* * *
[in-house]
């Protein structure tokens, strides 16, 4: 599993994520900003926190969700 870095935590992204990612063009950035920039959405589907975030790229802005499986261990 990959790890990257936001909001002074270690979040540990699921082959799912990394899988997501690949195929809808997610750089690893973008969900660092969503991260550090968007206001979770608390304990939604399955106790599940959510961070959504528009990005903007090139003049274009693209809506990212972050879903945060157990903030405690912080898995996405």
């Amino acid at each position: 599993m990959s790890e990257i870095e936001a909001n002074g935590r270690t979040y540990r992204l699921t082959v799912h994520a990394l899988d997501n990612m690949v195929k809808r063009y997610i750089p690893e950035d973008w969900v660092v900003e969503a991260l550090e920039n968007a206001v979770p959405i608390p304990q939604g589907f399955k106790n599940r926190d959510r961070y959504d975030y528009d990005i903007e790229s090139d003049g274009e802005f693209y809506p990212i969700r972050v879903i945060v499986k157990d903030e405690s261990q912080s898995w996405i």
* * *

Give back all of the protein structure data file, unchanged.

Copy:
[in-house]
């Protein structure tokens, strides 16, 4: 599993994520900003926190969700 870095935590992204990612063009950035920039959405589907975030790229802005499986261990 990959790890990257936001909001002074270690979040540990699921082959799912990394899988997501690949195929809808997610750089690893973008969900660092969503991260550090968007206001979770608390304990939604399955106790599940959510961070959504528009990005903007090139003049274009693209809506990212972050879903945060157990903030405690912080898995996405």
């Amino acid at each position: 599993m990959s790890e990257i870095e936001a909001n002074g935590r270690t979040y540990r992204l699921t082959v799912h994520a990394l899988d997501n990612m690949v195929k809808r063009y997610i750089p690893e950035d973008w969900v660092v900003e969503a991260l550090e920039n968007a206001v979770p959405i608390p304990q939604g589907f399955k106790n599940r926190d959510r961070y959504d975030y528009d990005i903007e790229s090139d003049g274009e802005f693209y809506p990212i969700r972050v879903i945060v499986k157990d903030e405690s261990q912080s898995w996405i």